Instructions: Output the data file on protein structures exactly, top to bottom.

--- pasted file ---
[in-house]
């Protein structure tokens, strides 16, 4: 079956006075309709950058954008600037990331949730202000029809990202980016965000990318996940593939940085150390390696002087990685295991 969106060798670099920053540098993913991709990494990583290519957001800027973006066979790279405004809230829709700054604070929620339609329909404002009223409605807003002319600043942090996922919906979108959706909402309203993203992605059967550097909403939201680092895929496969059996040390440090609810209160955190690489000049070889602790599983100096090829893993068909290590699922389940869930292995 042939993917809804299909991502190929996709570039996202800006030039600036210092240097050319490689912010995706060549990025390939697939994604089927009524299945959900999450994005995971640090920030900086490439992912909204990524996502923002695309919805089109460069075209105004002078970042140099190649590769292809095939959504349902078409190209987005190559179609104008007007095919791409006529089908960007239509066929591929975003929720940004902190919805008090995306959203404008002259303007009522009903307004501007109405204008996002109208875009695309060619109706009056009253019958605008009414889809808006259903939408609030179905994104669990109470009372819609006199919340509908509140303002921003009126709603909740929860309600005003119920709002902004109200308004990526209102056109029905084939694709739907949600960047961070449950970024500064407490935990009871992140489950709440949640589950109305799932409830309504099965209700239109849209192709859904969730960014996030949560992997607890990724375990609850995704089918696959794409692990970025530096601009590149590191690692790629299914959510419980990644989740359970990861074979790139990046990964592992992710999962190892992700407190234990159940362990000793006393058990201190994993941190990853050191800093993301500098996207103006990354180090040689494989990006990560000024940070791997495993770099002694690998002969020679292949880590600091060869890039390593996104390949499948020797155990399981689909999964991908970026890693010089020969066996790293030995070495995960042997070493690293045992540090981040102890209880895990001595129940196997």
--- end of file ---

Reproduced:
[in-house]
């Protein structure tokens, strides 16, 4: 079956006075309709950058954008600037990331949730202000029809990202980016965000990318996940593939940085150390390696002087990685295991 969106060798670099920053540098993913991709990494990583290519957001800027973006066979790279405004809230829709700054604070929620339609329909404002009223409605807003002319600043942090996922919906979108959706909402309203993203992605059967550097909403939201680092895929496969059996040390440090609810209160955190690489000049070889602790599983100096090829893993068909290590699922389940869930292995 042939993917809804299909991502190929996709570039996202800006030039600036210092240097050319490689912010995706060549990025390939697939994604089927009524299945959900999450994005995971640090920030900086490439992912909204990524996502923002695309919805089109460069075209105004002078970042140099190649590769292809095939959504349902078409190209987005190559179609104008007007095919791409006529089908960007239509066929591929975003929720940004902190919805008090995306959203404008002259303007009522009903307004501007109405204008996002109208875009695309060619109706009056009253019958605008009414889809808006259903939408609030179905994104669990109470009372819609006199919340509908509140303002921003009126709603909740929860309600005003119920709002902004109200308004990526209102056109029905084939694709739907949600960047961070449950970024500064407490935990009871992140489950709440949640589950109305799932409830309504099965209700239109849209192709859904969730960014996030949560992997607890990724375990609850995704089918696959794409692990970025530096601009590149590191690692790629299914959510419980990644989740359970990861074979790139990046990964592992992710999962190892992700407190234990159940362990000793006393058990201190994993941190990853050191800093993301500098996207103006990354180090040689494989990006990560000024940070791997495993770099002694690998002969020679292949880590600091060869890039390593996104390949499948020797155990399981689909999964991908970026890693010089020969066996790293030995070495995960042997070493690293045992540090981040102890209880895990001595129940196997």